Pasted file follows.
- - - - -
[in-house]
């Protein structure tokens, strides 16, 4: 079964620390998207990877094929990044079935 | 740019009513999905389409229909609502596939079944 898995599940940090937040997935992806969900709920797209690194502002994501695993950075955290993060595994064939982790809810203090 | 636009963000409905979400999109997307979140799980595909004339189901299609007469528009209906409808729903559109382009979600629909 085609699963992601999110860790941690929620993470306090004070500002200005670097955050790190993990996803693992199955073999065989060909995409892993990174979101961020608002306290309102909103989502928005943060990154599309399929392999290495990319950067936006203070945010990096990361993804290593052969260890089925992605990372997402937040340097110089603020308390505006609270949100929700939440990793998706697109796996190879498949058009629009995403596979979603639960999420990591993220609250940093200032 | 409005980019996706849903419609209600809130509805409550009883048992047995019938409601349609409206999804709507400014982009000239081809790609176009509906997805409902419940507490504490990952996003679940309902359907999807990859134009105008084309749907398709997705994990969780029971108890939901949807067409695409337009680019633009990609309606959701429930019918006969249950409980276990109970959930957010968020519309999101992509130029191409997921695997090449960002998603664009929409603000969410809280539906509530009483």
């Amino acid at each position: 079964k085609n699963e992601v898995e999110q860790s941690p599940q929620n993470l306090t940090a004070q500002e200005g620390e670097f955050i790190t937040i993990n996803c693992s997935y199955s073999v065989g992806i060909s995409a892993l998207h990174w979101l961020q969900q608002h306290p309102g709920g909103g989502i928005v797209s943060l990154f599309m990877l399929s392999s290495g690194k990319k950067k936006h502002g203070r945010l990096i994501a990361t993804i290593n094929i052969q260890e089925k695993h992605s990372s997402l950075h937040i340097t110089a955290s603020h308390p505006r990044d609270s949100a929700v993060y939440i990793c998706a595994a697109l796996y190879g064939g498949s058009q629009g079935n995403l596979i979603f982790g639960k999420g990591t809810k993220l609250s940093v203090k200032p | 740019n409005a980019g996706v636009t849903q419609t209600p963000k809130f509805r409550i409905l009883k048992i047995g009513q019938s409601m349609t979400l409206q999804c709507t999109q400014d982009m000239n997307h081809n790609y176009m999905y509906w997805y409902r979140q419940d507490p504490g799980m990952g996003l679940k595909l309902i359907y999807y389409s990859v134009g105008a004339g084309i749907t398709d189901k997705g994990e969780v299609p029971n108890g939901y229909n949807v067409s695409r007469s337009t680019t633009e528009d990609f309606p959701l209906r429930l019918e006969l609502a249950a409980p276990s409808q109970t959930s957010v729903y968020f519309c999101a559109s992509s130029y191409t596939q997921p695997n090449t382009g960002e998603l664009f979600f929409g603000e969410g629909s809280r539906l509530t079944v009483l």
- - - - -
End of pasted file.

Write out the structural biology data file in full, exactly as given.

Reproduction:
[in-house]
């Protein structure tokens, strides 16, 4: 079964620390998207990877094929990044079935 | 740019009513999905389409229909609502596939079944 898995599940940090937040997935992806969900709920797209690194502002994501695993950075955290993060595994064939982790809810203090 | 636009963000409905979400999109997307979140799980595909004339189901299609007469528009209906409808729903559109382009979600629909 085609699963992601999110860790941690929620993470306090004070500002200005670097955050790190993990996803693992199955073999065989060909995409892993990174979101961020608002306290309102909103989502928005943060990154599309399929392999290495990319950067936006203070945010990096990361993804290593052969260890089925992605990372997402937040340097110089603020308390505006609270949100929700939440990793998706697109796996190879498949058009629009995403596979979603639960999420990591993220609250940093200032 | 409005980019996706849903419609209600809130509805409550009883048992047995019938409601349609409206999804709507400014982009000239081809790609176009509906997805409902419940507490504490990952996003679940309902359907999807990859134009105008084309749907398709997705994990969780029971108890939901949807067409695409337009680019633009990609309606959701429930019918006969249950409980276990109970959930957010968020519309999101992509130029191409997921695997090449960002998603664009929409603000969410809280539906509530009483």
């Amino acid at each position: 079964k085609n699963e992601v898995e999110q860790s941690p599940q929620n993470l306090t940090a004070q500002e200005g620390e670097f955050i790190t937040i993990n996803c693992s997935y199955s073999v065989g992806i060909s995409a892993l998207h990174w979101l961020q969900q608002h306290p309102g709920g909103g989502i928005v797209s943060l990154f599309m990877l399929s392999s290495g690194k990319k950067k936006h502002g203070r945010l990096i994501a990361t993804i290593n094929i052969q260890e089925k695993h992605s990372s997402l950075h937040i340097t110089a955290s603020h308390p505006r990044d609270s949100a929700v993060y939440i990793c998706a595994a697109l796996y190879g064939g498949s058009q629009g079935n995403l596979i979603f982790g639960k999420g990591t809810k993220l609250s940093v203090k200032p | 740019n409005a980019g996706v636009t849903q419609t209600p963000k809130f509805r409550i409905l009883k048992i047995g009513q019938s409601m349609t979400l409206q999804c709507t999109q400014d982009m000239n997307h081809n790609y176009m999905y509906w997805y409902r979140q419940d507490p504490g799980m990952g996003l679940k595909l309902i359907y999807y389409s990859v134009g105008a004339g084309i749907t398709d189901k997705g994990e969780v299609p029971n108890g939901y229909n949807v067409s695409r007469s337009t680019t633009e528009d990609f309606p959701l209906r429930l019918e006969l609502a249950a409980p276990s409808q109970t959930s957010v729903y968020f519309c999101a559109s992509s130029y191409t596939q997921p695997n090449t382009g960002e998603l664009f979600f929409g603000e969410g629909s809280r539906l509530t079944v009483l």